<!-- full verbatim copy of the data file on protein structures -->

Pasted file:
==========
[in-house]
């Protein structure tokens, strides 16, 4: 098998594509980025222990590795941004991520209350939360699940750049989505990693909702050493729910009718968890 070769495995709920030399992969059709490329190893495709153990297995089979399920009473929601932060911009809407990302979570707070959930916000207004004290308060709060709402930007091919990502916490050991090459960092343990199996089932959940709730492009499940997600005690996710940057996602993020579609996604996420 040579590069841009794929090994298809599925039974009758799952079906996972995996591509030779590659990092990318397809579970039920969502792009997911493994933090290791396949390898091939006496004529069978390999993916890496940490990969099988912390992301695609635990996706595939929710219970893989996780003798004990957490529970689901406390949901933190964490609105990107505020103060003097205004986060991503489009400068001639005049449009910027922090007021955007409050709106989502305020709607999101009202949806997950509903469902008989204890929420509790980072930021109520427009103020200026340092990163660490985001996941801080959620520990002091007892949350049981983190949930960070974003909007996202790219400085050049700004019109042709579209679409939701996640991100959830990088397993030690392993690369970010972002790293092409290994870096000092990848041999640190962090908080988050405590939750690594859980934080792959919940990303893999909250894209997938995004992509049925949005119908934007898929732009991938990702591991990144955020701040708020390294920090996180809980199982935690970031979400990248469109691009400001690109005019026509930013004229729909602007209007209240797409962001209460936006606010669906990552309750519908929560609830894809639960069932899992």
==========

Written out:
[in-house]
């Protein structure tokens, strides 16, 4: 098998594509980025222990590795941004991520209350939360699940750049989505990693909702050493729910009718968890 070769495995709920030399992969059709490329190893495709153990297995089979399920009473929601932060911009809407990302979570707070959930916000207004004290308060709060709402930007091919990502916490050991090459960092343990199996089932959940709730492009499940997600005690996710940057996602993020579609996604996420 040579590069841009794929090994298809599925039974009758799952079906996972995996591509030779590659990092990318397809579970039920969502792009997911493994933090290791396949390898091939006496004529069978390999993916890496940490990969099988912390992301695609635990996706595939929710219970893989996780003798004990957490529970689901406390949901933190964490609105990107505020103060003097205004986060991503489009400068001639005049449009910027922090007021955007409050709106989502305020709607999101009202949806997950509903469902008989204890929420509790980072930021109520427009103020200026340092990163660490985001996941801080959620520990002091007892949350049981983190949930960070974003909007996202790219400085050049700004019109042709579209679409939701996640991100959830990088397993030690392993690369970010972002790293092409290994870096000092990848041999640190962090908080988050405590939750690594859980934080792959919940990303893999909250894209997938995004992509049925949005119908934007898929732009991938990702591991990144955020701040708020390294920090996180809980199982935690970031979400990248469109691009400001690109005019026509930013004229729909602007209007209240797409962001209460936006606010669906990552309750519908929560609830894809639960069932899992």